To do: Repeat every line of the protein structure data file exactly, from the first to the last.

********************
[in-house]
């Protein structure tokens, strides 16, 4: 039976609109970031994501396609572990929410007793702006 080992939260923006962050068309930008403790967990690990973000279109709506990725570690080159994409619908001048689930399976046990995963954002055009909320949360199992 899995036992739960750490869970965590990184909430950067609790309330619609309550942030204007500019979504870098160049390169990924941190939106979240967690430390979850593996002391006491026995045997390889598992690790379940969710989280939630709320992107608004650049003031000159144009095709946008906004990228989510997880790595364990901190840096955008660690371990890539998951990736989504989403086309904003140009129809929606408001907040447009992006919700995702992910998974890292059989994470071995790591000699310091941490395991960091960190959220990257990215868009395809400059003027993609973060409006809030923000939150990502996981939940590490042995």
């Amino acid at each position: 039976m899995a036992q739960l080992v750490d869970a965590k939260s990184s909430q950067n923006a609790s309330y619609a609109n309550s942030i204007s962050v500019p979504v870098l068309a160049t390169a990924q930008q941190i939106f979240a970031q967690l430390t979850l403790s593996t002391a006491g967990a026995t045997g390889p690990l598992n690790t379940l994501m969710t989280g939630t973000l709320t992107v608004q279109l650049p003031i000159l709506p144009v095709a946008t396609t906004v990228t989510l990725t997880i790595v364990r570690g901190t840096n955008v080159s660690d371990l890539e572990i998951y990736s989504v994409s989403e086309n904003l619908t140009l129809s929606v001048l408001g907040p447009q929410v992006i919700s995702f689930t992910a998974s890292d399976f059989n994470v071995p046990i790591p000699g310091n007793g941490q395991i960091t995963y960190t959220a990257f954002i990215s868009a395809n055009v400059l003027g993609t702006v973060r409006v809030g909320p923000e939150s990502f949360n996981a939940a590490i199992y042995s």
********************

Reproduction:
[in-house]
């Protein structure tokens, strides 16, 4: 039976609109970031994501396609572990929410007793702006 080992939260923006962050068309930008403790967990690990973000279109709506990725570690080159994409619908001048689930399976046990995963954002055009909320949360199992 899995036992739960750490869970965590990184909430950067609790309330619609309550942030204007500019979504870098160049390169990924941190939106979240967690430390979850593996002391006491026995045997390889598992690790379940969710989280939630709320992107608004650049003031000159144009095709946008906004990228989510997880790595364990901190840096955008660690371990890539998951990736989504989403086309904003140009129809929606408001907040447009992006919700995702992910998974890292059989994470071995790591000699310091941490395991960091960190959220990257990215868009395809400059003027993609973060409006809030923000939150990502996981939940590490042995």
């Amino acid at each position: 039976m899995a036992q739960l080992v750490d869970a965590k939260s990184s909430q950067n923006a609790s309330y619609a609109n309550s942030i204007s962050v500019p979504v870098l068309a160049t390169a990924q930008q941190i939106f979240a970031q967690l430390t979850l403790s593996t002391a006491g967990a026995t045997g390889p690990l598992n690790t379940l994501m969710t989280g939630t973000l709320t992107v608004q279109l650049p003031i000159l709506p144009v095709a946008t396609t906004v990228t989510l990725t997880i790595v364990r570690g901190t840096n955008v080159s660690d371990l890539e572990i998951y990736s989504v994409s989403e086309n904003l619908t140009l129809s929606v001048l408001g907040p447009q929410v992006i919700s995702f689930t992910a998974s890292d399976f059989n994470v071995p046990i790591p000699g310091n007793g941490q395991i960091t995963y960190t959220a990257f954002i990215s868009a395809n055009v400059l003027g993609t702006v973060r409006v809030g909320p923000e939150s990502f949360n996981a939940a590490i199992y042995s």